Because so many romances are written as trilogies, I asked Julia for an explanation. She responded that while many trilogies are planned that way, hers was not. In fact, she did not plan to write a follow-up to Splendid until she was nearly done with it. Julia says that she found herself getting so interested in Emma’s cousin Belle that she wrote Dancing at Midnight. She adds that, “Soon after, it was pretty obvious that William Dunford. . . should have a story of his own.”

Splendid is very character-driven. Dancing at Midnight has a little more conflict in it, but as Julia writes, she tries to make certain she has a good idea who the characters are because their motivations drive the plot. She says that it’s a challenge not to write the same characters over and over again. “We all like the arrogant hero and the spitfire heroine. I’m not about to write about wimps, but I try to see what I can do to bring a new character to life with each book.” Julia says the premise helps to create the characters, who then help to create the plot. In her own words, here is how Julia describes the premise of Minx:

“. . . the hero inherits a barony and a small house in Cornwall. When he gets there, he is rather surprised to find a 20-year-old woman running the estate. He is even more surprised to find her dressed like a man. That was how it began. Then I started figuring out why Henry (no one ever calls her Henrietta) doesn’t wear traditional female clothing. Turns out that A) men’s clothing is more practical when running a working farm, and more importantly, B) she has not had a female influence since her aunt dies when she was fourteen. Henry doesn’t know how to pick out clothing or plan a dinner party or dance gracefully. In short, she doesn’t know how to be a girl. All she knows is how to run her beloved Stannage Park.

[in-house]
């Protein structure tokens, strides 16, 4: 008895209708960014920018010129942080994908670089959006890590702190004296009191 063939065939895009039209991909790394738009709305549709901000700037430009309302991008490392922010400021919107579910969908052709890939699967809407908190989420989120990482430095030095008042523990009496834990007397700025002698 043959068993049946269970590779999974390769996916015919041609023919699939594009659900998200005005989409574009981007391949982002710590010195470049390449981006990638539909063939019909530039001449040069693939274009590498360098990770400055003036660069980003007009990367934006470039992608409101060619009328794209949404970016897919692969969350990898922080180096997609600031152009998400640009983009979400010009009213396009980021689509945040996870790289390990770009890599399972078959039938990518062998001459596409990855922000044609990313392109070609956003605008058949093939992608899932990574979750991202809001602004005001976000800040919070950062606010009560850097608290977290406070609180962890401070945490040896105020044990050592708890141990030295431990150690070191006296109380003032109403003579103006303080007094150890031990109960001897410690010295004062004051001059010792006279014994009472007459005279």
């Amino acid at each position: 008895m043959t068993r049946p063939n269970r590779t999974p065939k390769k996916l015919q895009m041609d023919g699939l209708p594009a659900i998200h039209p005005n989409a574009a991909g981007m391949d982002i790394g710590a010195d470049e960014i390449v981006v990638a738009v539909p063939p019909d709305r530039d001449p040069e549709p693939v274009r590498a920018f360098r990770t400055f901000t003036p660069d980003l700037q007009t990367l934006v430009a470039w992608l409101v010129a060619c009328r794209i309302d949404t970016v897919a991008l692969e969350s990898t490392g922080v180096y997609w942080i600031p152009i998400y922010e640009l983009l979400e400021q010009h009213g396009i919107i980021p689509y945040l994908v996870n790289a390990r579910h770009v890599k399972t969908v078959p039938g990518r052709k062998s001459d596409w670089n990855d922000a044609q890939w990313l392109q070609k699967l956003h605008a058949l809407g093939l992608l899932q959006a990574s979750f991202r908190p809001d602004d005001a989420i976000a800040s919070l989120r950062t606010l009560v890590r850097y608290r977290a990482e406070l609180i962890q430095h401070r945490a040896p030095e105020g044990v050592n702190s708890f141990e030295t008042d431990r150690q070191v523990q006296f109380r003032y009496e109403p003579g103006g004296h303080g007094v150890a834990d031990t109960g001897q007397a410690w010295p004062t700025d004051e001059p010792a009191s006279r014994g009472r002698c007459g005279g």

This gave me the basic kernel of her character, which in turn drove the plot. She fears that Dunford will boot her off of the estate, and so she sets out to ‘convince’ him that he is not cut out for country living. This includes telling him that water is at a premium and that he can only bathe once every other week. She also has him shovel out a pigpen. Later in the story, Dunford wants to take her to London for a season, but of course she puts up a heck of a fight – she doesn’t want to go and fall on her face. . .”

It sounds like Julia has once again found a winning combination of humor and romance. Her grandmother, to whom her sister reads them aloud, says Julia’s books are “more fun than Oprah.” I’d have to agree, they are Splendid.

Author’s Note:
Since this article was first published in early 1996, Julia’s life has gone through many changes. She and Paul were married in June. This fall she re-entered medical school but has since decided to return to writing full time. Her next release will be Everything & the Moon.

–Laurie Likes Books

Julia Quinn at AAR